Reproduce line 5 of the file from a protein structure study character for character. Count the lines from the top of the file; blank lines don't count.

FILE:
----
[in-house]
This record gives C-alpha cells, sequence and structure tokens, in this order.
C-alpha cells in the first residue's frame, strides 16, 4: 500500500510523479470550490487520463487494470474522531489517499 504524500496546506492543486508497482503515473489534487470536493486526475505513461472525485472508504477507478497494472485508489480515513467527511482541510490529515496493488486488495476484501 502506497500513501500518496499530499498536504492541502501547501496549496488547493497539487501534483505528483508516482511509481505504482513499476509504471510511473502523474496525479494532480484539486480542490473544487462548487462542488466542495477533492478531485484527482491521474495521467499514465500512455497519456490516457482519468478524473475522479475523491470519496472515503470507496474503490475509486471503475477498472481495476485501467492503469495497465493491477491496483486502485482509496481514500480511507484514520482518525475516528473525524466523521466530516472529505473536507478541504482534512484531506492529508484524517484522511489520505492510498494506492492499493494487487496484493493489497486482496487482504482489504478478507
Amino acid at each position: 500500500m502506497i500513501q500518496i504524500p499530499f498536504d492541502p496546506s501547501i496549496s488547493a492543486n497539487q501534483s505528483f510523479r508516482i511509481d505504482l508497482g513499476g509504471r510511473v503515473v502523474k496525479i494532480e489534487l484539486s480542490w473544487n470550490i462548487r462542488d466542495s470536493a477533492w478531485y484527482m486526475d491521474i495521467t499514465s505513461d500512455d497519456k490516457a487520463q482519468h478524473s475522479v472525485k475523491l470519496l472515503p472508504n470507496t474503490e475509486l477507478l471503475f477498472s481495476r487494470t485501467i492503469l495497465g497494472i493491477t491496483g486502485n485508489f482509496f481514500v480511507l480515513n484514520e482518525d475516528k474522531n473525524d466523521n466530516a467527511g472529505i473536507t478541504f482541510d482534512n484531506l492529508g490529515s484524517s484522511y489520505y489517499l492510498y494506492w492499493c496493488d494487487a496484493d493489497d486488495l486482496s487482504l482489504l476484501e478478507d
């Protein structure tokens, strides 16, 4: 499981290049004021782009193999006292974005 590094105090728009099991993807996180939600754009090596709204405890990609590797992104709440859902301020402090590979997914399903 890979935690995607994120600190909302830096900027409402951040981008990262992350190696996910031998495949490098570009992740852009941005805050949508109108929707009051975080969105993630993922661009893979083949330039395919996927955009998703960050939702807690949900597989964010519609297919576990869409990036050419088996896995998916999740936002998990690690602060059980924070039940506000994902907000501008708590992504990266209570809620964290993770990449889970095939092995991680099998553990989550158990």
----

């Protein structure tokens, strides 16, 4: 499981290049004021782009193999006292974005 590094105090728009099991993807996180939600754009090596709204405890990609590797992104709440859902301020402090590979997914399903 890979935690995607994120600190909302830096900027409402951040981008990262992350190696996910031998495949490098570009992740852009941005805050949508109108929707009051975080969105993630993922661009893979083949330039395919996927955009998703960050939702807690949900597989964010519609297919576990869409990036050419088996896995998916999740936002998990690690602060059980924070039940506000994902907000501008708590992504990266209570809620964290993770990449889970095939092995991680099998553990989550158990």